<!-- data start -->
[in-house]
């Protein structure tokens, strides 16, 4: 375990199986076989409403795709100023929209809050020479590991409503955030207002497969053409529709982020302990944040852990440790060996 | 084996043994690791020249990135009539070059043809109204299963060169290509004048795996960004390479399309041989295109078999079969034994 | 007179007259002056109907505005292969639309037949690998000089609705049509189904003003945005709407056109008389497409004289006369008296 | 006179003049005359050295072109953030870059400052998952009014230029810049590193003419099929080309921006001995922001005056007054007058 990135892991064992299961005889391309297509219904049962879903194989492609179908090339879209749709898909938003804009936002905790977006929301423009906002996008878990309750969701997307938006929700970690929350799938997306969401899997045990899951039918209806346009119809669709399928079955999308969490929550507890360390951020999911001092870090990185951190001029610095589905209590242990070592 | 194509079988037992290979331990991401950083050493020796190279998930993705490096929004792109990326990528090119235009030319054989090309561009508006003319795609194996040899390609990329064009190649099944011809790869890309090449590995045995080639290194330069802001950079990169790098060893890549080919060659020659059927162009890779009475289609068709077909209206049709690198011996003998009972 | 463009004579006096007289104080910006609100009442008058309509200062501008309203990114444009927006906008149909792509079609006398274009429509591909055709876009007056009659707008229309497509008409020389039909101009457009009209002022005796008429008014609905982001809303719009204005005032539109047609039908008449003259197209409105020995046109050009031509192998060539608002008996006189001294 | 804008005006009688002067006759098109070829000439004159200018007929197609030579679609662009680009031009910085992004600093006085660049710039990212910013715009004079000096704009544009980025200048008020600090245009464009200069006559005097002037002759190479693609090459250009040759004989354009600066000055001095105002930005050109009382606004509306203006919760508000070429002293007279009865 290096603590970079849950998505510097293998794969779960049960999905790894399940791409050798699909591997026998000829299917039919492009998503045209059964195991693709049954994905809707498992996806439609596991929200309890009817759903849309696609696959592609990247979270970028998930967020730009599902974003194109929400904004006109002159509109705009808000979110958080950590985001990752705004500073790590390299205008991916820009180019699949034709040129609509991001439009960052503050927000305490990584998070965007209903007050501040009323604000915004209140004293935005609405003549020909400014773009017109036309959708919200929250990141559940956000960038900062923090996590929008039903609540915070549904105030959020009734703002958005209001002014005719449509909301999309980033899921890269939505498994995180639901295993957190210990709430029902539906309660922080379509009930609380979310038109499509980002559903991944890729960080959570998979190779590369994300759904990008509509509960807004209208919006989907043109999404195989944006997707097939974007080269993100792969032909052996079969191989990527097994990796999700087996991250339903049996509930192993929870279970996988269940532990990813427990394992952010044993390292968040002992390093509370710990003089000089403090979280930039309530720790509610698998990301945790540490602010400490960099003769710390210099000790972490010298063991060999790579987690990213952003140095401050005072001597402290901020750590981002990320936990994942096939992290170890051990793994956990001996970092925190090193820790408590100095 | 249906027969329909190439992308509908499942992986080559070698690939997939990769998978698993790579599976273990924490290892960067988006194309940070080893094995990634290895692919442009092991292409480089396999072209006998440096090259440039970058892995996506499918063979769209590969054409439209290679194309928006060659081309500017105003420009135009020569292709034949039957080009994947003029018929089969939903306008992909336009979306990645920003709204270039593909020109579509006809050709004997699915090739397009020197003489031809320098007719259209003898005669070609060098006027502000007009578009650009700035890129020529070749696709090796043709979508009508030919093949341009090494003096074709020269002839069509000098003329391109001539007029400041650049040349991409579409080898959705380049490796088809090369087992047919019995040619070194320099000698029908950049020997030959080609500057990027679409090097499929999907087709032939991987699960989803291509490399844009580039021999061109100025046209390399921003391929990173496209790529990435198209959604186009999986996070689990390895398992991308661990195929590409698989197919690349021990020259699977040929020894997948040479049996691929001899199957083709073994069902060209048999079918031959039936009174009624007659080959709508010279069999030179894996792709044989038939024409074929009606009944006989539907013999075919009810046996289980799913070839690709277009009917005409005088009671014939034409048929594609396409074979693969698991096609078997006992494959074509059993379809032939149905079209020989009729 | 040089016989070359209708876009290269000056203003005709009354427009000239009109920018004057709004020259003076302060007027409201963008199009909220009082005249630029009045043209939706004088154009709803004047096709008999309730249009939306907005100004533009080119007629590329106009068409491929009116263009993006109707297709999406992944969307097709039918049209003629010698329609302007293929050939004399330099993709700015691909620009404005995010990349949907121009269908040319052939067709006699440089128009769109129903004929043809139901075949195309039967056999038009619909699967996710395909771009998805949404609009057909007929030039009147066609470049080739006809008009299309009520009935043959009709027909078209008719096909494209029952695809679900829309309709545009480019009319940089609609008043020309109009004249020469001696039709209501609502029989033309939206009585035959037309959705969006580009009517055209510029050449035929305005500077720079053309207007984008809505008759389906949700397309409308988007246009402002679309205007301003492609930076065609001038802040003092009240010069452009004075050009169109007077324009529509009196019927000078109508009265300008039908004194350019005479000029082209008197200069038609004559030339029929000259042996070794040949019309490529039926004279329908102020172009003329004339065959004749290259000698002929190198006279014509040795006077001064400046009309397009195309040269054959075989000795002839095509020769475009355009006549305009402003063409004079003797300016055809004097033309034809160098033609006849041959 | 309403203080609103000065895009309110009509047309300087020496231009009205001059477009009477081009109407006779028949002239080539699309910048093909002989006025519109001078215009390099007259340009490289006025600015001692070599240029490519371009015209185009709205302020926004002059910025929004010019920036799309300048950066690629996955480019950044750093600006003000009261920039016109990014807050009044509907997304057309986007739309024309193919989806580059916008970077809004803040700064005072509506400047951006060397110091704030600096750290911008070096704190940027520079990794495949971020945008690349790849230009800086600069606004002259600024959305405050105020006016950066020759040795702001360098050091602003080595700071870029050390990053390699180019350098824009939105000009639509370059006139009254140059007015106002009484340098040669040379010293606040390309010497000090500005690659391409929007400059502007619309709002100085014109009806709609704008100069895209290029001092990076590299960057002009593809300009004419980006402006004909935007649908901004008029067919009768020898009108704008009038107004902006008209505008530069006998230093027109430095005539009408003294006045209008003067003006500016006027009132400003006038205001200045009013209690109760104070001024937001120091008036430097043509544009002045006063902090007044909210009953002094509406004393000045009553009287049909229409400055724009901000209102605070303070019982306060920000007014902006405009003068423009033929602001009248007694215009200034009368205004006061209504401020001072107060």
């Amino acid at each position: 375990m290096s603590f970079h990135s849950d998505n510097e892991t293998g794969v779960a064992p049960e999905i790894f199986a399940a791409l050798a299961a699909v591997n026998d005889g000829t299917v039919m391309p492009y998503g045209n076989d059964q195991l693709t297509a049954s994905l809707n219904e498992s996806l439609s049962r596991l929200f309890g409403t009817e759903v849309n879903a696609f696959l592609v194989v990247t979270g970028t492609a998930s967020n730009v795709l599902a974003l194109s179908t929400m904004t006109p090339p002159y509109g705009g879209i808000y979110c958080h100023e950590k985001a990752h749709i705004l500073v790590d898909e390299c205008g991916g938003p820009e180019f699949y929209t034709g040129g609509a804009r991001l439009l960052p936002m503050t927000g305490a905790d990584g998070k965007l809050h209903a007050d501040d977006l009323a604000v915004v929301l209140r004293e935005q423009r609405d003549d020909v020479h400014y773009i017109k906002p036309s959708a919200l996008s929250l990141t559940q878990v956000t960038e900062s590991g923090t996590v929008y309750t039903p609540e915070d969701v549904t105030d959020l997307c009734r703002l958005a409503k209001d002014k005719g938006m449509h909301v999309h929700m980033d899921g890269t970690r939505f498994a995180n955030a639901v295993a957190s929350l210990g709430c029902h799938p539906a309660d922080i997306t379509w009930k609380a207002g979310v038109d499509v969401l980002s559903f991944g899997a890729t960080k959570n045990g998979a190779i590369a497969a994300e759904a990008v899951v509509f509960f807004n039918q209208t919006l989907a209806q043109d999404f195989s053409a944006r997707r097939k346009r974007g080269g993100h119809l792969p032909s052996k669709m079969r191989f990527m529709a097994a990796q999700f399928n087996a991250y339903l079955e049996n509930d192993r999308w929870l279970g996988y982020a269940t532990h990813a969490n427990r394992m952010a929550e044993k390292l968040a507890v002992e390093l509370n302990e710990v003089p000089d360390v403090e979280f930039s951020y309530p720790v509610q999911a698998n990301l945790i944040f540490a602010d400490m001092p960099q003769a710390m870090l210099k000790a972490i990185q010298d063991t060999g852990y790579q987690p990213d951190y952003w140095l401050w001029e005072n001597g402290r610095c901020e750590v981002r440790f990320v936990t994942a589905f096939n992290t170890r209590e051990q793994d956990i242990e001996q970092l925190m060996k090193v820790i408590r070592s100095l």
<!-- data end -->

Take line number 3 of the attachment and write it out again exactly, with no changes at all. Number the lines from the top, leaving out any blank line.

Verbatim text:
């Amino acid at each position: 375990m290096s603590f970079h990135s849950d998505n510097e892991t293998g794969v779960a064992p049960e999905i790894f199986a399940a791409l050798a299961a699909v591997n026998d005889g000829t299917v039919m391309p492009y998503g045209n076989d059964q195991l693709t297509a049954s994905l809707n219904e498992s996806l439609s049962r596991l929200f309890g409403t009817e759903v849309n879903a696609f696959l592609v194989v990247t979270g970028t492609a998930s967020n730009v795709l599902a974003l194109s179908t929400m904004t006109p090339p002159y509109g705009g879209i808000y979110c958080h100023e950590k985001a990752h749709i705004l500073v790590d898909e390299c205008g991916g938003p820009e180019f699949y929209t034709g040129g609509a804009r991001l439009l960052p936002m503050t927000g305490a905790d990584g998070k965007l809050h209903a007050d501040d977006l009323a604000v915004v929301l209140r004293e935005q423009r609405d003549d020909v020479h400014y773009i017109k906002p036309s959708a919200l996008s929250l990141t559940q878990v956000t960038e900062s590991g923090t996590v929008y309750t039903p609540e915070d969701v549904t105030d959020l997307c009734r703002l958005a409503k209001d002014k005719g938006m449509h909301v999309h929700m980033d899921g890269t970690r939505f498994a995180n955030a639901v295993a957190s929350l210990g709430c029902h799938p539906a309660d922080i997306t379509w009930k609380a207002g979310v038109d499509v969401l980002s559903f991944g899997a890729t960080k959570n045990g998979a190779i590369a497969a994300e759904a990008v899951v509509f509960f807004n039918q209208t919006l989907a209806q043109d999404f195989s053409a944006r997707r097939k346009r974007g080269g993100h119809l792969p032909s052996k669709m079969r191989f990527m529709a097994a990796q999700f399928n087996a991250y339903l079955e049996n509930d192993r999308w929870l279970g996988y982020a269940t532990h990813a969490n427990r394992m952010a929550e044993k390292l968040a507890v002992e390093l509370n302990e710990v003089p000089d360390v403090e979280f930039s951020y309530p720790v509610q999911a698998n990301l945790i944040f540490a602010d400490m001092p960099q003769a710390m870090l210099k000790a972490i990185q010298d063991t060999g852990y790579q987690p990213d951190y952003w140095l401050w001029e005072n001597g402290r610095c901020e750590v981002r440790f990320v936990t994942a589905f096939n992290t170890r209590e051990q793994d956990i242990e001996q970092l925190m060996k090193v820790i408590r070592s100095l």